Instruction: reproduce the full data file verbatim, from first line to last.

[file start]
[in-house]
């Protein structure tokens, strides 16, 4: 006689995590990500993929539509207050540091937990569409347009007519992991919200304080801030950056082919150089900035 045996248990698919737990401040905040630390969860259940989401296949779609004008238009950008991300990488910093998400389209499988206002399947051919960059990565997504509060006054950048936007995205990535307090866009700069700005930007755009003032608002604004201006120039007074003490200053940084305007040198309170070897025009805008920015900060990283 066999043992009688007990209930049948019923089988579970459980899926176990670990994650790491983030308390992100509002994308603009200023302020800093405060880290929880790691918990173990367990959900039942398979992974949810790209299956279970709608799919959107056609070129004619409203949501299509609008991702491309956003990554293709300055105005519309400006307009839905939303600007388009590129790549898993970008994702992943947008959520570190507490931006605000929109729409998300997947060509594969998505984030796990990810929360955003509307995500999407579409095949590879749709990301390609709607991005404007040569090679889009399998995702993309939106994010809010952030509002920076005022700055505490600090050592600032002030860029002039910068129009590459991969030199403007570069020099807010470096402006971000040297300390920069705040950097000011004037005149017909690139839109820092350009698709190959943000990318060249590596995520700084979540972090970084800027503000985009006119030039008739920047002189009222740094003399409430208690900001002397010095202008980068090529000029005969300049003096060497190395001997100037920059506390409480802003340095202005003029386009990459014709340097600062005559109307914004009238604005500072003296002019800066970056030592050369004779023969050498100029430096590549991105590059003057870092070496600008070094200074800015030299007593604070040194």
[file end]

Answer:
[in-house]
């Protein structure tokens, strides 16, 4: 006689995590990500993929539509207050540091937990569409347009007519992991919200304080801030950056082919150089900035 045996248990698919737990401040905040630390969860259940989401296949779609004008238009950008991300990488910093998400389209499988206002399947051919960059990565997504509060006054950048936007995205990535307090866009700069700005930007755009003032608002604004201006120039007074003490200053940084305007040198309170070897025009805008920015900060990283 066999043992009688007990209930049948019923089988579970459980899926176990670990994650790491983030308390992100509002994308603009200023302020800093405060880290929880790691918990173990367990959900039942398979992974949810790209299956279970709608799919959107056609070129004619409203949501299509609008991702491309956003990554293709300055105005519309400006307009839905939303600007388009590129790549898993970008994702992943947008959520570190507490931006605000929109729409998300997947060509594969998505984030796990990810929360955003509307995500999407579409095949590879749709990301390609709607991005404007040569090679889009399998995702993309939106994010809010952030509002920076005022700055505490600090050592600032002030860029002039910068129009590459991969030199403007570069020099807010470096402006971000040297300390920069705040950097000011004037005149017909690139839109820092350009698709190959943000990318060249590596995520700084979540972090970084800027503000985009006119030039008739920047002189009222740094003399409430208690900001002397010095202008980068090529000029005969300049003096060497190395001997100037920059506390409480802003340095202005003029386009990459014709340097600062005559109307914004009238604005500072003296002019800066970056030592050369004779023969050498100029430096590549991105590059003057870092070496600008070094200074800015030299007593604070040194």